I'm still trying to understand what the Lindens are up to with this JIRA thing, and you can't really learn much. The forums discussion seems to indicate that there was a lot of bullying and flame warms on the JIRA, and maybe that unsightlyness and lack of "gamesmanship" got to Rodvik? But long diatribes on the JIRA only became necessary, I found, because of the sectarian weirdness of the Linden furries who have a hammerlock on the thing and their BDSM furry friends. If it were more normal, even like the forums are more normal with some more serious bans for cause (and not me, because I didn't do anything wrong), maybe it would be more functional. I continue to feel that this JIRA closure has to do with the "we created a monster" problem of having open sourceness.
As for the JIRA, it's indicative of how my own personal virtual world dreams die hard that I haven't pulled the plug on my JIRA Mirror Lodge in Duck, long in disuse. I keep thinking some lovely group of intellectuals concerned about democracy and technology will come along and keep hope alive. Maybe I will organize a meeting to discuss this. I don't mean a website where wonks will post bug stuff, which will likely happen. I mean for the rest of us, normal stuff -- notecard givers and voter machines. Somehow, I would like to keep this little artifact of SL democracy alive, but in a way, I don't feel like if if I can't even find 7 other people to do it with... So think about it.
Meanwhile, word came today that a US military representative was at a closed, locked-down meeting about Third Party Viewers on Hippotropolis, a Linden meeting sim.
Everybody is NDA'd around this out the wazoo so I have only very fragmented reports and no time to research this now.
That military rep was apparently Doug Maxell (Maccus McCullough in Second Life), about whom I've written here and here in the past, critically. He is running MOSES, the Military Open Simulator Enterprise System.
I worry about the US military in virtual worlds, as I've written in the past. I worry about what this does both to virtual worlds AND to the military, making the former party to war and the latter party to sabotage by the enemy -- not to mention the copyright issue.
Now, if you read my Central Asian blog, you'll see that I have a healthy respect for our military, an ardent dislike of those who whitewash terrorism, and a great skepticism about those claiming the US is up to no good somewhere in an area where in fact the Taliban and militants are the real problem. I subject the "hate America first" stuff to withering scorn. Even so, I also worry about the US military committing a lot of stupid havoc, and becoming embedded in these tyrannical regimes of Central Asia, about which I know a lot, as I've studied them and written about them for many years. And the virtual world of Second Life is kind of like that a miniature emulation of that sort of situation.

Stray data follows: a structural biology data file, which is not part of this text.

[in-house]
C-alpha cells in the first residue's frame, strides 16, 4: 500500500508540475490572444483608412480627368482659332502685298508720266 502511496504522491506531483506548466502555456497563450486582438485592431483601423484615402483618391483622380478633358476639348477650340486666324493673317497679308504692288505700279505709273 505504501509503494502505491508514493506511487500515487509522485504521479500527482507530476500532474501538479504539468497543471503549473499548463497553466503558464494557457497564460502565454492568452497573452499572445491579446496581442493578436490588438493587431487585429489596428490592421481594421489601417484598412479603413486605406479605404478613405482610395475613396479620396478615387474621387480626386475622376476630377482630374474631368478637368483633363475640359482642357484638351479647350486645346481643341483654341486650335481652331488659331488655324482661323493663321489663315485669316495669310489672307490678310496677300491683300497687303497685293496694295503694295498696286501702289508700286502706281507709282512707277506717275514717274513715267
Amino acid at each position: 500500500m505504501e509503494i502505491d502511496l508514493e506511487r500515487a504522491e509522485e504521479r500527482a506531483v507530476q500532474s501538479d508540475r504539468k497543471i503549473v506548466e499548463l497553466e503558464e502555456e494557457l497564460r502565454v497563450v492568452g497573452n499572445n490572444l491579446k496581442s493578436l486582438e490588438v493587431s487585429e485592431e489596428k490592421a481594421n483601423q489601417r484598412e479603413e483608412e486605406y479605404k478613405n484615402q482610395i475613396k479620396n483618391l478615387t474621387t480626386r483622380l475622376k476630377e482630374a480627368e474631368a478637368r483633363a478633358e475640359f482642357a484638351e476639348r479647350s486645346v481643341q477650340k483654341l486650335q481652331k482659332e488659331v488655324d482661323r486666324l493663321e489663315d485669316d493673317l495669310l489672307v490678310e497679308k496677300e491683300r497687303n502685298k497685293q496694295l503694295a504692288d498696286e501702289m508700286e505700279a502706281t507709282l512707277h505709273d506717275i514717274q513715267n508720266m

Do I mind that the army uses Second Life or its reverse-engineered clones to simulate Afghan terrain and do training? No, that's probably a good thing. But I hate it that they aren't just using these platforms, they have now invaded the standards-creation body trying to impose their notions, and that they are part of the open source cult that both encourage unethical hackers and also actually leads to closed societies -- like this secret meeting. As I'm going to say on my blog Wired State soon, our government got WikiLeaked because it was wikified first...
SHamlet posted something about the MOSES project that grew out of Linden Lab's fire-sale of Nebraska. I never understood whether they sold off Enterprise SL lock, stock & barrel, or just seat licenses. You tell me.
This project can be viewed here, and the names involved here including Andrew Hughes who won a renewed Air Force contract again recently, but note that this an insecure site -- or a site that makes extra efforts to monitor YOU.
There's something unseemly about the military using "open source" and "open sims" that aren't really open -- it's part of a nasty culture that I think is antithetical to democracy and freedom, at the end of the day.
So LL and the MOSES folks had a behind closed doors meeting with the OS developers -- on the Linden's island in SL, on their turf. So what was this meeting about? Are the Lindens going to sell off THE REST of Second Life to the military like they did Nebraska? Or were they just talking about the new JIRA closure? anything changing in TPV policy? Why in SL, if it was about open sims? Would the Lindens not take a meeting unless it was on their server? Or is this just the regular weekly meeting of TPVs? Then why isn't that open to the public?!
Would the mil people be for or against JIRA closure? I can't help thinking they'd be *for*, because for all their "open" propaganda, they are for credentialed people only, as you can see from MOSES itself, and they probably don't like criticism of elites.
Remember that collection of Extropians and furries who ran that IETF group on interoperability? I was on the mailing list and used to challenge their outrageous destruction of copyright and lack of democratic governance constantly. Well, that group failed to get Linden Lab's blessing (the people who made There.com and its related Fortera military contracted worlds also dropped out) and eventually it was abandoned and picked up by these military people, led by Doug Maxwell. Basically, Doug is an entrepreneurial Metaverse scavenger and saw the opportunity to pick up old scraps and skim some talent from those open source hangers on out there and get their content as well. Any world needs population and stuff! Doug should let me into his world with my sionChickens for load testing purposes if he is authentically "open".
So like a lot of things in our virtual and Metaversal lives, the military is picking up what LL dropped -- so one theory goes from one of my sources. Are they going to drop more? Could the military pick up the JIRA lol?
Sitearm Madonna, who is a virtual world developer who makes lovely tableclothes although I've constantly debated her about her own opensource culty stuff, has written a blog on MOSES.